If vendors cannot keep a phone updated, why trust them with your household items?

Unless your next smart fridge is going to have a support lifecycle the length of Windows XP, it's going to be cracked in a couple of years.
Written by Chris Duckett, Contributor

A household applicance or a long-lasting automated DDoS machine that happens to cool your drinks?

(Image: Samsung)

As an everyday consumer, when you approach the cash register for a new piece of electronics, the cashier will typically ask if you want to purchase the extended warranty.

It's an interesting transaction, one where a consumer parts with money now, so that in the future they may have to dig through receipts from years ago and navigate the loops and doublespeak the vendor has put in place to avoid coughing up for a replacement. In this scenario, the purchaser is usually at fault or operated the device beyond the tolerances in the fine print.

But in the very near future, there is one aspect the makers of household goods will need to address, and that is information security.

As consumer goods makers rush headlong to embrace the world of smart devices and internet of things, they are treating their products as set-and-forget devices.

If you were offered a Wi-Fi saturating, internet-available, zero-security telnet server in your loungeroom that also doubled as a baby monitor, you wouldn't go for it -- but that is exactly what consumers are doing.

Shocking few observers, the usual suspects at CES 2017 once again continued to bang small amounts of computing power into home appliances and other products.

To pick on two conglomerates that happen to make both mobile devices and whitegoods, if you have been the owner of a Samsung or LG smartphone in recent years, chances are you received Android updates for a bit over a year, and, if you were really lucky, maybe two years.

Now take that same operating model and apply it to the realm of household goods where the lifespan is many multiples more than your average phone lifespan, or, if you prefer, consider the security situation if your fridge was running on the operating systems available at the turn of the century.

Things start to get pretty grim if you consider the number of times an internet-connected board running Windows 98 would have been owned in the last 16 years if it was left to rot on the line.

This concept isn't new -- those who talk of impending Refrigergeddon are approaching Cassandra-like levels of unactioned forewarning.

Unlike physical warranties, it's hard to argue that a user mistreated the software or made it perform beyond its limits. Given the vast majority of users will have no idea what software their devices are running, responsibility for looking after the security of these smart devices will rest with the vendor, or nobody.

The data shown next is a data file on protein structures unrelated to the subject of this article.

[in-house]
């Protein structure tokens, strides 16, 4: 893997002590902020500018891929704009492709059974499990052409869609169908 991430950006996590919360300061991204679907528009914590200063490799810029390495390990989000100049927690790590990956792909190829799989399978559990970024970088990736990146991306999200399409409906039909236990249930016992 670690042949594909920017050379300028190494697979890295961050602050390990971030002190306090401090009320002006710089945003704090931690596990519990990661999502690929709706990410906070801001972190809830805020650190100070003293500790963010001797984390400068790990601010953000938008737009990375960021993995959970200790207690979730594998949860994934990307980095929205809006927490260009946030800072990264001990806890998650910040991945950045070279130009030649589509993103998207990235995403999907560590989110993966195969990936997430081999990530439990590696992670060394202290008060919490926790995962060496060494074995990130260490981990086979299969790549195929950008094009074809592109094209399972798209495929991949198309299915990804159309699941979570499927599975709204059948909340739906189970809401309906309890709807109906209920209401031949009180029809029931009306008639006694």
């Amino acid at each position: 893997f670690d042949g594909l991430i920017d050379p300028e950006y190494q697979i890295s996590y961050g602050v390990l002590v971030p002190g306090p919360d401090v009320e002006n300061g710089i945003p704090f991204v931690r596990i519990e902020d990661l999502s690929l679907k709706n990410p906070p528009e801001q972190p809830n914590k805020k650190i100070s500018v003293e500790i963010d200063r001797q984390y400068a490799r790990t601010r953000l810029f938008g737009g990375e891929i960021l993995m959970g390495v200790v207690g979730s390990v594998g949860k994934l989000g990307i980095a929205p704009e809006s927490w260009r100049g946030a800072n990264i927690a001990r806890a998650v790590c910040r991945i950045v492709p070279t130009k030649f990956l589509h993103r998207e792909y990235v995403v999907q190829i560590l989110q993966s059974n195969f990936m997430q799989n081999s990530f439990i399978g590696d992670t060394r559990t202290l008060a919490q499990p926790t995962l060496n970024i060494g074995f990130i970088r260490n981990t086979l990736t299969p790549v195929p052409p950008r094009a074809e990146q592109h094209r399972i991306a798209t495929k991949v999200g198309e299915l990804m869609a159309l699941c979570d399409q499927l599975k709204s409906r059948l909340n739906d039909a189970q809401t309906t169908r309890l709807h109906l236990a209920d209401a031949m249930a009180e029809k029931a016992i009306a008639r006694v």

The problem with leaving smart device updates in the hands of nobody is that it now allows denial-of-service attacks that impact large parts of the internet.

A rare ray of light appeared in 2017, with the United States Federal Trade Commission deciding to go after D-Link for putting its customers at risk of unauthorised access by failing to secure its IP cameras and routers.

Hauling vendors in front of the courts may have to occur more often if the visions of a more connected world come to pass and security remains an afterthought. Particularly if the defence taken by D-Link seems to be: No one was breached, so everything is fine.

In Australia, consumers have a number of guarantees that come automatically upon purchase, including that the products be of acceptable quality, safe, lasting with no faults, and fit for purpose.

The time limits on such guarantees are not prescriptive, though, and instead fall under the banner of "reasonable" expectations, which can be quite subjective.

However, the average consumer is likely to expect a household appliance such as a fridge to work in a reasonable manner for more than five years, and if you are maintaining the software for such a device, that means you need to be able to push patches and upgrades, and plug security holes as they appear -- especially for bundled libraries, such as OpenSSL.

The end game should be vendors choosing software that can be looked after in the long term, rather than slapping a pretty user interface that accords to this season's fashions and be tossed aside within a year -- but this is a fairytale unlikely to happen any time soon.

Until such a nirvana is reached, the dumbest appliance is likely to be the most future-proof appliance.

ZDNet Monday Morning Opener

The Monday Morning Opener is our opening salvo for the week in tech. Since we run a global site, this editorial publishes on Monday at 8am AEST in Sydney, Australia, which is 6pm Eastern Time on Sunday in the US. It is written by a member of ZDNet's global editorial board, which is comprised of our lead editors across Asia, Australia, Europe, and the US.

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